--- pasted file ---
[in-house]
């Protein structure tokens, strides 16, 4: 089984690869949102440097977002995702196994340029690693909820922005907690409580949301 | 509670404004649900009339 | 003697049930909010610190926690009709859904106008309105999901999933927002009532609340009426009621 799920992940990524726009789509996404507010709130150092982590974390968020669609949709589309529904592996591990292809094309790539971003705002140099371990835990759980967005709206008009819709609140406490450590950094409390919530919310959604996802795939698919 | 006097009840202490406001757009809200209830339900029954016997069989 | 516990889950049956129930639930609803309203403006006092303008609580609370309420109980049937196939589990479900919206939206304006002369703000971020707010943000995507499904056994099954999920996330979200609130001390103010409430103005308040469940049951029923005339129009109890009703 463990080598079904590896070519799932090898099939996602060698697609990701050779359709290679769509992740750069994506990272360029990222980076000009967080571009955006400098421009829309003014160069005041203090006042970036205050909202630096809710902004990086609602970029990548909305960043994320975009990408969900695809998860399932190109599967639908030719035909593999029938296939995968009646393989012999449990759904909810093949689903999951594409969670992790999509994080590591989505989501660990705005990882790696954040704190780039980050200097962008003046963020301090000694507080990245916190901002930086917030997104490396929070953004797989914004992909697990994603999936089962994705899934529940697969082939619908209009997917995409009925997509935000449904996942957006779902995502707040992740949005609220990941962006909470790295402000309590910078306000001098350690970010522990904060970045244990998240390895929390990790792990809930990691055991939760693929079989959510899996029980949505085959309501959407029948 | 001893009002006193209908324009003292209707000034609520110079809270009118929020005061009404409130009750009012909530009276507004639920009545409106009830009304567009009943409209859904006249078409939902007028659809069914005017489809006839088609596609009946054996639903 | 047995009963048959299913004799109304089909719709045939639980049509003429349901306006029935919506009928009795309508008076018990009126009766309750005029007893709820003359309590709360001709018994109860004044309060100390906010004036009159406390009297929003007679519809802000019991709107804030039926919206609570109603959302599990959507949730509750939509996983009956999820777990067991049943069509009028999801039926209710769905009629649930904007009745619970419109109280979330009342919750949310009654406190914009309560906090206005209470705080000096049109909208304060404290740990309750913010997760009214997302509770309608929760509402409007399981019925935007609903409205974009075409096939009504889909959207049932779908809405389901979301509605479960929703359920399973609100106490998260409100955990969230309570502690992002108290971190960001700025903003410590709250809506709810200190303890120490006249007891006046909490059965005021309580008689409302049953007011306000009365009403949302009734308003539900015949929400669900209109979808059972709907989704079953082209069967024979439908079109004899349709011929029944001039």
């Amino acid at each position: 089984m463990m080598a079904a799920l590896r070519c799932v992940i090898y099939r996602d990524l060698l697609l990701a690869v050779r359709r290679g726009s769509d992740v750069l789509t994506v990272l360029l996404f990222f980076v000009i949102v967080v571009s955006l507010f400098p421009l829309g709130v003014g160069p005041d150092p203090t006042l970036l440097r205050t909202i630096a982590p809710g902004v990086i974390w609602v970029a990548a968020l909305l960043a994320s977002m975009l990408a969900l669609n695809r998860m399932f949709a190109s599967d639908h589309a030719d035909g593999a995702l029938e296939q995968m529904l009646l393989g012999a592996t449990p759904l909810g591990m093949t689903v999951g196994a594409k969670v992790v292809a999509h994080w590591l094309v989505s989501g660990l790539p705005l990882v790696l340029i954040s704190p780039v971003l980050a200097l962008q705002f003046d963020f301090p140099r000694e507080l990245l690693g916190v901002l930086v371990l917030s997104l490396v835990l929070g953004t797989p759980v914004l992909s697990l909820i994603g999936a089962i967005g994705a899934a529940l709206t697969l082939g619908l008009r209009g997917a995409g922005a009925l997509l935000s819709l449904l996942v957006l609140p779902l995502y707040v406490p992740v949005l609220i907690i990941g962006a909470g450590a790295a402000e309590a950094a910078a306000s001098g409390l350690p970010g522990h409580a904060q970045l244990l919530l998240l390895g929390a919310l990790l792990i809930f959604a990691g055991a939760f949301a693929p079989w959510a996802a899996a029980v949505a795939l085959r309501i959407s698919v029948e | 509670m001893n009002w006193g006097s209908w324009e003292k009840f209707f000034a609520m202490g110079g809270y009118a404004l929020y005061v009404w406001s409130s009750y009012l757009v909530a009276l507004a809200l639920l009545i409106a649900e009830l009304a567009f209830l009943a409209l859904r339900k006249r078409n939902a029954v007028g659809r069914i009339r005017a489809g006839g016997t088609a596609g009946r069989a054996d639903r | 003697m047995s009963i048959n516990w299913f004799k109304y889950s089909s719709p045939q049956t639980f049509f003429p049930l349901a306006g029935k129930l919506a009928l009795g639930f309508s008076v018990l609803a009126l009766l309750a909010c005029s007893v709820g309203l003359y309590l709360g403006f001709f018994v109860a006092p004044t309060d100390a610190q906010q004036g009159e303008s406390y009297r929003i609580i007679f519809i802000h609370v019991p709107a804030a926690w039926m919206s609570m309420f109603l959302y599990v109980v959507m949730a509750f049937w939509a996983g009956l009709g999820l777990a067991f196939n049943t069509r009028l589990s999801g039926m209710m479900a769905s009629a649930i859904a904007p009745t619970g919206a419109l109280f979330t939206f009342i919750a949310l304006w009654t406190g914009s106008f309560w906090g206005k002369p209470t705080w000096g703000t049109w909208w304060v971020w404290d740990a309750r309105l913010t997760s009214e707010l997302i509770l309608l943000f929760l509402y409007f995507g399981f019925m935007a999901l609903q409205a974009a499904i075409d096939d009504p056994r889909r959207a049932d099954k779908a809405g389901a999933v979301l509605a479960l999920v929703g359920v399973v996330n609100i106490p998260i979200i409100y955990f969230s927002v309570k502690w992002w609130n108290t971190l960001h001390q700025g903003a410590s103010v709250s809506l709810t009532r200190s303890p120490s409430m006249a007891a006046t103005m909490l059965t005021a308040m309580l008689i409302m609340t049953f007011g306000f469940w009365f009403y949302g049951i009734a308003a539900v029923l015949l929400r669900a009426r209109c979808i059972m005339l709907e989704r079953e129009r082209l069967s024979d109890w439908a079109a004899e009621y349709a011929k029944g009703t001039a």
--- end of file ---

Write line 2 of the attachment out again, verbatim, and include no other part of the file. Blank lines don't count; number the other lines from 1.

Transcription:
């Protein structure tokens, strides 16, 4: 089984690869949102440097977002995702196994340029690693909820922005907690409580949301 | 509670404004649900009339 | 003697049930909010610190926690009709859904106008309105999901999933927002009532609340009426009621 799920992940990524726009789509996404507010709130150092982590974390968020669609949709589309529904592996591990292809094309790539971003705002140099371990835990759980967005709206008009819709609140406490450590950094409390919530919310959604996802795939698919 | 006097009840202490406001757009809200209830339900029954016997069989 | 516990889950049956129930639930609803309203403006006092303008609580609370309420109980049937196939589990479900919206939206304006002369703000971020707010943000995507499904056994099954999920996330979200609130001390103010409430103005308040469940049951029923005339129009109890009703 463990080598079904590896070519799932090898099939996602060698697609990701050779359709290679769509992740750069994506990272360029990222980076000009967080571009955006400098421009829309003014160069005041203090006042970036205050909202630096809710902004990086609602970029990548909305960043994320975009990408969900695809998860399932190109599967639908030719035909593999029938296939995968009646393989012999449990759904909810093949689903999951594409969670992790999509994080590591989505989501660990705005990882790696954040704190780039980050200097962008003046963020301090000694507080990245916190901002930086917030997104490396929070953004797989914004992909697990994603999936089962994705899934529940697969082939619908209009997917995409009925997509935000449904996942957006779902995502707040992740949005609220990941962006909470790295402000309590910078306000001098350690970010522990904060970045244990998240390895929390990790792990809930990691055991939760693929079989959510899996029980949505085959309501959407029948 | 001893009002006193209908324009003292209707000034609520110079809270009118929020005061009404409130009750009012909530009276507004639920009545409106009830009304567009009943409209859904006249078409939902007028659809069914005017489809006839088609596609009946054996639903 | 047995009963048959299913004799109304089909719709045939639980049509003429349901306006029935919506009928009795309508008076018990009126009766309750005029007893709820003359309590709360001709018994109860004044309060100390906010004036009159406390009297929003007679519809802000019991709107804030039926919206609570109603959302599990959507949730509750939509996983009956999820777990067991049943069509009028999801039926209710769905009629649930904007009745619970419109109280979330009342919750949310009654406190914009309560906090206005209470705080000096049109909208304060404290740990309750913010997760009214997302509770309608929760509402409007399981019925935007609903409205974009075409096939009504889909959207049932779908809405389901979301509605479960929703359920399973609100106490998260409100955990969230309570502690992002108290971190960001700025903003410590709250809506709810200190303890120490006249007891006046909490059965005021309580008689409302049953007011306000009365009403949302009734308003539900015949929400669900209109979808059972709907989704079953082209069967024979439908079109004899349709011929029944001039």